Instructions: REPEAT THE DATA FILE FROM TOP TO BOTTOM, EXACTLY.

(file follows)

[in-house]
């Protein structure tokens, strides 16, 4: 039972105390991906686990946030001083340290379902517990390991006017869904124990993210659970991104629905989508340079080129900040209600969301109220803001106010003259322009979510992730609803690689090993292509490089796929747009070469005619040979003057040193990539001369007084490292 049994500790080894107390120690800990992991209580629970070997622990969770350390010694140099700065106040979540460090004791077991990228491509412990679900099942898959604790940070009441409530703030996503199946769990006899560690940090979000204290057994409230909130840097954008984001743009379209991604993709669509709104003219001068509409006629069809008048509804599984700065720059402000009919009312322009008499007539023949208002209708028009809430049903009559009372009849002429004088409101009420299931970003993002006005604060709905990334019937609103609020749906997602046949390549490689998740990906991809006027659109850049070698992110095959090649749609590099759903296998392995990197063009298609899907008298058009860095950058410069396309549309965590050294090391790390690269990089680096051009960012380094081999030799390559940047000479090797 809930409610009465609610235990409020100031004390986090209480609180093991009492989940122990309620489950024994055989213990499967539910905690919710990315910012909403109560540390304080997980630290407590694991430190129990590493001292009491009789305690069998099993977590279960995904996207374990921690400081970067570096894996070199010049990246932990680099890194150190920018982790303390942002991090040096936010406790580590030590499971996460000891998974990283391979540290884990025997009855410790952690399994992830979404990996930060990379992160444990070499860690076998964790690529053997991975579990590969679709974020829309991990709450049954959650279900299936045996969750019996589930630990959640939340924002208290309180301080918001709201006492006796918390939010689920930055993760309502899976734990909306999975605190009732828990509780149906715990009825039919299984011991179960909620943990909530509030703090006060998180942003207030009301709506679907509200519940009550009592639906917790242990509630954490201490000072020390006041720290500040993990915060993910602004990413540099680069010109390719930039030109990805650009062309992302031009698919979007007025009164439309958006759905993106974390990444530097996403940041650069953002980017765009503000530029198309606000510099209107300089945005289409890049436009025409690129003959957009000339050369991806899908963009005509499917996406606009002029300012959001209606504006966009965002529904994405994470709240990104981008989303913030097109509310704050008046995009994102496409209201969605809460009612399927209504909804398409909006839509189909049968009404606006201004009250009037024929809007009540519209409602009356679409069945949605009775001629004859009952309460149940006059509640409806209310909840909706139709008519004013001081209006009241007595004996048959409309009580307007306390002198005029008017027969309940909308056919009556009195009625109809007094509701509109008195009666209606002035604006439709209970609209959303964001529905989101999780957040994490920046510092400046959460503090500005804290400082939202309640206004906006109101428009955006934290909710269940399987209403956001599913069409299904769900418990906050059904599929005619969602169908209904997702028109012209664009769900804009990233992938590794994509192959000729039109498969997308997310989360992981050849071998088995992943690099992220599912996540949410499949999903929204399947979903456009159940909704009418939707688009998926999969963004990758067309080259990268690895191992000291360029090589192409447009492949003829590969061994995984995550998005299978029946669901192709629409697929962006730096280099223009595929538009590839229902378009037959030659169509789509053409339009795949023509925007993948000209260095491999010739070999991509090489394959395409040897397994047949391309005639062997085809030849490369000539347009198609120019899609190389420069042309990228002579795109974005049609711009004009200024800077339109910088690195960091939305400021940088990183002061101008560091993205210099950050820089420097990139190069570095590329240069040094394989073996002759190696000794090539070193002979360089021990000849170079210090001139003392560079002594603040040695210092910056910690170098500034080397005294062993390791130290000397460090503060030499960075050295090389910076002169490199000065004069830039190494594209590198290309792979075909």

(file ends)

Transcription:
[in-house]
């Protein structure tokens, strides 16, 4: 039972105390991906686990946030001083340290379902517990390991006017869904124990993210659970991104629905989508340079080129900040209600969301109220803001106010003259322009979510992730609803690689090993292509490089796929747009070469005619040979003057040193990539001369007084490292 049994500790080894107390120690800990992991209580629970070997622990969770350390010694140099700065106040979540460090004791077991990228491509412990679900099942898959604790940070009441409530703030996503199946769990006899560690940090979000204290057994409230909130840097954008984001743009379209991604993709669509709104003219001068509409006629069809008048509804599984700065720059402000009919009312322009008499007539023949208002209708028009809430049903009559009372009849002429004088409101009420299931970003993002006005604060709905990334019937609103609020749906997602046949390549490689998740990906991809006027659109850049070698992110095959090649749609590099759903296998392995990197063009298609899907008298058009860095950058410069396309549309965590050294090391790390690269990089680096051009960012380094081999030799390559940047000479090797 809930409610009465609610235990409020100031004390986090209480609180093991009492989940122990309620489950024994055989213990499967539910905690919710990315910012909403109560540390304080997980630290407590694991430190129990590493001292009491009789305690069998099993977590279960995904996207374990921690400081970067570096894996070199010049990246932990680099890194150190920018982790303390942002991090040096936010406790580590030590499971996460000891998974990283391979540290884990025997009855410790952690399994992830979404990996930060990379992160444990070499860690076998964790690529053997991975579990590969679709974020829309991990709450049954959650279900299936045996969750019996589930630990959640939340924002208290309180301080918001709201006492006796918390939010689920930055993760309502899976734990909306999975605190009732828990509780149906715990009825039919299984011991179960909620943990909530509030703090006060998180942003207030009301709506679907509200519940009550009592639906917790242990509630954490201490000072020390006041720290500040993990915060993910602004990413540099680069010109390719930039030109990805650009062309992302031009698919979007007025009164439309958006759905993106974390990444530097996403940041650069953002980017765009503000530029198309606000510099209107300089945005289409890049436009025409690129003959957009000339050369991806899908963009005509499917996406606009002029300012959001209606504006966009965002529904994405994470709240990104981008989303913030097109509310704050008046995009994102496409209201969605809460009612399927209504909804398409909006839509189909049968009404606006201004009250009037024929809007009540519209409602009356679409069945949605009775001629004859009952309460149940006059509640409806209310909840909706139709008519004013001081209006009241007595004996048959409309009580307007306390002198005029008017027969309940909308056919009556009195009625109809007094509701509109008195009666209606002035604006439709209970609209959303964001529905989101999780957040994490920046510092400046959460503090500005804290400082939202309640206004906006109101428009955006934290909710269940399987209403956001599913069409299904769900418990906050059904599929005619969602169908209904997702028109012209664009769900804009990233992938590794994509192959000729039109498969997308997310989360992981050849071998088995992943690099992220599912996540949410499949999903929204399947979903456009159940909704009418939707688009998926999969963004990758067309080259990268690895191992000291360029090589192409447009492949003829590969061994995984995550998005299978029946669901192709629409697929962006730096280099223009595929538009590839229902378009037959030659169509789509053409339009795949023509925007993948000209260095491999010739070999991509090489394959395409040897397994047949391309005639062997085809030849490369000539347009198609120019899609190389420069042309990228002579795109974005049609711009004009200024800077339109910088690195960091939305400021940088990183002061101008560091993205210099950050820089420097990139190069570095590329240069040094394989073996002759190696000794090539070193002979360089021990000849170079210090001139003392560079002594603040040695210092910056910690170098500034080397005294062993390791130290000397460090503060030499960075050295090389910076002169490199000065004069830039190494594209590198290309792979075909």